Sometimes I can’t get monologues out of my head, so I produce them in the living room while my kids are sleeping/at school.
I have to confess something, you guys.
I totally failed at NaNoWriMo this year.
I was doing so well for the first week, never letting anything get in my way–you could practically hear “Eye of the Tiger” playing in the background. When I didn’t know what to write I wrote anyway. I really started developing my characters.
Then I realized that my characters were me and my husband and it was getting too personal and convoluted and I was using it as therapy and I really didn’t want to write this story because it dug too deep and it felt inaccurate and I got overwhelmed. I tried to switch gears, start a new project. Then I got busy. I did what I told you all not to do; I skipped a day. Then I skipped another. I slid all the way down that slippery slope.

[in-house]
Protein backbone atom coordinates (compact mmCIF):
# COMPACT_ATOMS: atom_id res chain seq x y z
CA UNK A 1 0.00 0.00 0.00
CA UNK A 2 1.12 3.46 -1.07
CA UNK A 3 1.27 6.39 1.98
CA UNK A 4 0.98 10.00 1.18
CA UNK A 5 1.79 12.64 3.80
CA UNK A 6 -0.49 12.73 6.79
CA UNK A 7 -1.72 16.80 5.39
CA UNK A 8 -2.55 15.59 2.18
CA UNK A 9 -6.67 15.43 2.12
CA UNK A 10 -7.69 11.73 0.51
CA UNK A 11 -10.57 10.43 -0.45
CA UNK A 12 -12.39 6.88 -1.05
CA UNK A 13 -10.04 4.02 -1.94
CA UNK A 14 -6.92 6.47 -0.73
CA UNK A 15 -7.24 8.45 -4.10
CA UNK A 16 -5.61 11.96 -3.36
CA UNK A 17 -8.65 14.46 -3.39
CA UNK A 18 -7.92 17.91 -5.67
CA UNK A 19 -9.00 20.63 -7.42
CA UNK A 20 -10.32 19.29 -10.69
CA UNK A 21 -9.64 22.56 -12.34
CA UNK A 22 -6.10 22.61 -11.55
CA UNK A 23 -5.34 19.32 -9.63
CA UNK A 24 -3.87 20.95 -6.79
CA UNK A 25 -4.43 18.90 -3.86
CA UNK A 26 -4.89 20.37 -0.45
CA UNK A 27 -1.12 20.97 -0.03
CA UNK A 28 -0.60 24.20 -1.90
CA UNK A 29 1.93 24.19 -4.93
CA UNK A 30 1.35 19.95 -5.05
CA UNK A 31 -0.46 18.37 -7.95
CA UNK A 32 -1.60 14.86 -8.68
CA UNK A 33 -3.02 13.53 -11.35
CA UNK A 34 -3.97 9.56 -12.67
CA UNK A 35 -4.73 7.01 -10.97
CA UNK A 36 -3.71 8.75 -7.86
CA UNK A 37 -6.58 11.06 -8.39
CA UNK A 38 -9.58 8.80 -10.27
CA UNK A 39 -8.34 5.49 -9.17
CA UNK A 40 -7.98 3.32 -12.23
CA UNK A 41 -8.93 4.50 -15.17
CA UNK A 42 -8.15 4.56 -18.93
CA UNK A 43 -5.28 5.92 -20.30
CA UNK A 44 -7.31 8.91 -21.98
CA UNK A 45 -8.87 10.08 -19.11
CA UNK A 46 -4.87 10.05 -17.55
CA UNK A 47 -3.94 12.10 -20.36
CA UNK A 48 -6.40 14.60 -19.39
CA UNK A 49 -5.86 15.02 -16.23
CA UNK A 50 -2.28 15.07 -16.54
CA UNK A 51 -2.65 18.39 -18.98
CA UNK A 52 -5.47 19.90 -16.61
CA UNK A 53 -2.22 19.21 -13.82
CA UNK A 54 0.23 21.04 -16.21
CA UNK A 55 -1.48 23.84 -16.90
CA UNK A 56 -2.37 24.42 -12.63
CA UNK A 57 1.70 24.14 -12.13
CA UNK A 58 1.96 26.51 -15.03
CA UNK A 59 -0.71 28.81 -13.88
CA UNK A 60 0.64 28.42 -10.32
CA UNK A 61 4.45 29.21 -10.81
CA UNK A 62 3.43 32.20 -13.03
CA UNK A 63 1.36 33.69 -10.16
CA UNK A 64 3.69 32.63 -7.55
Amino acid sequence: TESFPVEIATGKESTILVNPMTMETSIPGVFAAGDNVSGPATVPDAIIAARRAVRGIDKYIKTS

BUT: Do you remember what I said about NaNoWriMo being a writing exercise more than a quick way to produce a novel? Even when you don’t finish it, it is. And the point of writing exercises is to open up your creativity, give you fresh ideas, and maybe help you learn about yourself as a writer. For me, it was the latter.
To everyone out there who just finished NaNoWriMo, a big HIGH FIVE.
Now go relax a little. You’ve earned it.
Of course, I’m always going to recommend books as gifts. For your neighborhood theater geek (I can call them that because I sort of am one… I most certainly was in my youth), books are a fantastic option–and by books, of course, I mean plays. Or screenplays, if your theater geek is also a movie buff which, naturally, quite a few of us are.
But maybe a play isn’t the thing. Okay. Something Shakespearean might be fun:
See last week’s gift guide here.
You are almost there, you NaNoWriMo-er, you. Just one more day! You will make it to that finish line. You WILL.
But you might be having trouble. You might be exhausted.
Here’s what you’re gonna do.